We were debating whether to send the original documents my mother had back to Hohhot for Mr.Li’s mother to get the notarized copies; however we also found out that the documents are only valid for 3 months and the birth certificate runs out on 10th January. Hardly enough time with all the running back and forth that is involved.

Also, the original documents had been signed by the translator to prove their authenticity and the translations stapled to the back, ruining them for any official purposes in China.

So, now my poor future mother-in-law (well, if we ever get through all this a nonsense anyway) has to do the whole thing again; including using her connections at the hospital to get the birth certificate, they are technically not allowed to issue.

A not so global village – making international marriage as impossible as possible

This experience of bureaucratic hell just makes me think how ironic it is that every day we speak about how small the world is becoming and how international borders are breaking down and all the “one world, one love” prophecies and how far from the truth this is in relation to our legal situation.

I understand that there need to be laws in place to ensure a person cannot marry as many people as they want in different countries or simply marry for visa purposes, but I think that current laws in Germany are just absolutely outdated and unreasonable.

I mean I already commented on the irony that to get my certificate of nubility I need to get Mr.Li’s – so what if the Chinese said the same. But overall this whole jumping through hoops is just absolutely over the top in my opinion. There is a very vivid German idiom that describes perfectly what we are currently going through:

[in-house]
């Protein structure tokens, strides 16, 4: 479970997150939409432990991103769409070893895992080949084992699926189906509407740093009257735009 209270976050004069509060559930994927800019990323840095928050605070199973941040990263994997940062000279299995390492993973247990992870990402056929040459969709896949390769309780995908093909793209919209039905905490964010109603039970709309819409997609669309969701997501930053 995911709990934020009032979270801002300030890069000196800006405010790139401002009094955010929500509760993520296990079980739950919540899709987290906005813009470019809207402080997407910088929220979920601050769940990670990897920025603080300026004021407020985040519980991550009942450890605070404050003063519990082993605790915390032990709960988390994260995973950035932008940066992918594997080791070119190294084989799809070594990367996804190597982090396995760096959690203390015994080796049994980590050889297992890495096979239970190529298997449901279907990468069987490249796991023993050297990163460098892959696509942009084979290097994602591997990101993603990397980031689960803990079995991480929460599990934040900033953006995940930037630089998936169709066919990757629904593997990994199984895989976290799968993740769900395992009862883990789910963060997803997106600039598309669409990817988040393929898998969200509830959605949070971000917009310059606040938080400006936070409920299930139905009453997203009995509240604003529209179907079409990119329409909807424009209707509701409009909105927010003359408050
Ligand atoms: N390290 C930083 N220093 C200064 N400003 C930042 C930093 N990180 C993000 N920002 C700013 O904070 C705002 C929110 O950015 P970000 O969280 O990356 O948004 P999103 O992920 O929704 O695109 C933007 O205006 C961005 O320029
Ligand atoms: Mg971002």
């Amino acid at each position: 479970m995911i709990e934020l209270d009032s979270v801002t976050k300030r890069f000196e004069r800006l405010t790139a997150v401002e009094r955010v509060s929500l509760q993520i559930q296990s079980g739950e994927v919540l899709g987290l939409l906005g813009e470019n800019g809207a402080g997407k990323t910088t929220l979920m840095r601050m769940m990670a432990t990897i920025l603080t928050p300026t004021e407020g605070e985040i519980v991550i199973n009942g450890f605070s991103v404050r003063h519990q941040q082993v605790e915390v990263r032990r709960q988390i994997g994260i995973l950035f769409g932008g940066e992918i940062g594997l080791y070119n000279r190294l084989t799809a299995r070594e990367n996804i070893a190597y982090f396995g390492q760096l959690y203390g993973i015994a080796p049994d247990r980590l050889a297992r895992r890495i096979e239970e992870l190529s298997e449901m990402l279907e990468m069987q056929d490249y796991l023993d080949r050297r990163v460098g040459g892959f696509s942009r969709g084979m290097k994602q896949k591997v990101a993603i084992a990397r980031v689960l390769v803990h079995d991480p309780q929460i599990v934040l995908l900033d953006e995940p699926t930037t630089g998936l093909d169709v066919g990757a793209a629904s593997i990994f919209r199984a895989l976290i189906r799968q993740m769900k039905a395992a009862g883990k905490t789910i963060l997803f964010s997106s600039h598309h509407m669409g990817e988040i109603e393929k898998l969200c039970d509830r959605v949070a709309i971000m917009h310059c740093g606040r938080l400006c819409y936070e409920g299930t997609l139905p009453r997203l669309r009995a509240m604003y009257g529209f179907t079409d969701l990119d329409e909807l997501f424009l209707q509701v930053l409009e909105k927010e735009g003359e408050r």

“It’s as if someone is laying stones in our way”

to make things as difficult as possible. Well, to be honest, I feel as if I am drowning in a sea of stones (ah, so melodramatic).

But let’s be serious, my mother told me of a Russian-German couple that went through the same hassle and in the end just gave up and didn’t get married because it was just not worth it. A German-Chinese couple in my parent’s town had the same problems we did with the three month validity and also had to get the documents issued a second time before succeeding. Luckily, my mum is a tough cookie and a challenge such as this will only make her more determined to beat the system and get me that bloody certificate (I was just about ready to call the whole thing off when she told me).

The thing that irks me the most though, aside from this ridiculous labyrinth of legal ludicrousness, is the fact that a couple of weeks ago I spoke to a young guy from Australia who told me that after going through all the motions to get the certificate, when he got married to a young Chinese girl in Nanjing, they didn’t even need the silly piece of paper at all. Sadly the Inner Mongolians, where we need to get married due to Mr. Li’s hukou, insist on the certificate.

While again there is always the possibility of bribing them to turn a blind eye, we do want to one day return to Europe and it might get a little awkward explaining to German authorities how we have a marriage certificate without them ever having issued a certificate of nubility for me. Yes, they are that organized they would know. In conclusion, no corrupt wedding for us.

The one lesson I have learned from this is to never trust anyone who gives you “official” information as probably they have absolutely no clue what the heck they are doing. Oh yes, and that my mum is awesome, but I knew that already.

In honour of this painful procedure and hopefully to help any of you, who are facing the same issues, to not fall in the German legal trap, I plan on making a little infographic, which will hopefully help you to not make the same mistakes we did (once I know for certain how this whole confusions process works). If you are facing the paper wars as well, good luck!

Here’s to showing those bureaucratic buggers that they can never stop a determined English woman and her Chinese in-laws.